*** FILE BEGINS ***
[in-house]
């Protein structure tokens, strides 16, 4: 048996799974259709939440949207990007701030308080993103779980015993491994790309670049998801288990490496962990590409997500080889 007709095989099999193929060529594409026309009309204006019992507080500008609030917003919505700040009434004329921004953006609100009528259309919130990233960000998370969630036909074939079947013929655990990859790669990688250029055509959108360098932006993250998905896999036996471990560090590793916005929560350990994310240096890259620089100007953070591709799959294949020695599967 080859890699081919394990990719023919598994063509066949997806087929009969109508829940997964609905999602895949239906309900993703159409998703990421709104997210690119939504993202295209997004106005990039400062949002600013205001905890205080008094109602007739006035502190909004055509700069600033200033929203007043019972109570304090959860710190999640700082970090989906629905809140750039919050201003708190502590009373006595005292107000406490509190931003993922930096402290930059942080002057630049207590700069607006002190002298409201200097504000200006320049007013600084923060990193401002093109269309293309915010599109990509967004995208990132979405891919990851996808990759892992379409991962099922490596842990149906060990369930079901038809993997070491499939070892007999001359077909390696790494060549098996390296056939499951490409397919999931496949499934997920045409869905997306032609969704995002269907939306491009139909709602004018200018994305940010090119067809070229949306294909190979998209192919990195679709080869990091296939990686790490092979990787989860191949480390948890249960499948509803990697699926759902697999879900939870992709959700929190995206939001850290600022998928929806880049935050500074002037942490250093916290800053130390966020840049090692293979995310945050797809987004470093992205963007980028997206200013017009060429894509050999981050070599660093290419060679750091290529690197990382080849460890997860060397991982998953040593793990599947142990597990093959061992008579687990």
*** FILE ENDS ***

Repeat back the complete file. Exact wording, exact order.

[in-house]
């Protein structure tokens, strides 16, 4: 048996799974259709939440949207990007701030308080993103779980015993491994790309670049998801288990490496962990590409997500080889 007709095989099999193929060529594409026309009309204006019992507080500008609030917003919505700040009434004329921004953006609100009528259309919130990233960000998370969630036909074939079947013929655990990859790669990688250029055509959108360098932006993250998905896999036996471990560090590793916005929560350990994310240096890259620089100007953070591709799959294949020695599967 080859890699081919394990990719023919598994063509066949997806087929009969109508829940997964609905999602895949239906309900993703159409998703990421709104997210690119939504993202295209997004106005990039400062949002600013205001905890205080008094109602007739006035502190909004055509700069600033200033929203007043019972109570304090959860710190999640700082970090989906629905809140750039919050201003708190502590009373006595005292107000406490509190931003993922930096402290930059942080002057630049207590700069607006002190002298409201200097504000200006320049007013600084923060990193401002093109269309293309915010599109990509967004995208990132979405891919990851996808990759892992379409991962099922490596842990149906060990369930079901038809993997070491499939070892007999001359077909390696790494060549098996390296056939499951490409397919999931496949499934997920045409869905997306032609969704995002269907939306491009139909709602004018200018994305940010090119067809070229949306294909190979998209192919990195679709080869990091296939990686790490092979990787989860191949480390948890249960499948509803990697699926759902697999879900939870992709959700929190995206939001850290600022998928929806880049935050500074002037942490250093916290800053130390966020840049090692293979995310945050797809987004470093992205963007980028997206200013017009060429894509050999981050070599660093290419060679750091290529690197990382080849460890997860060397991982998953040593793990599947142990597990093959061992008579687990």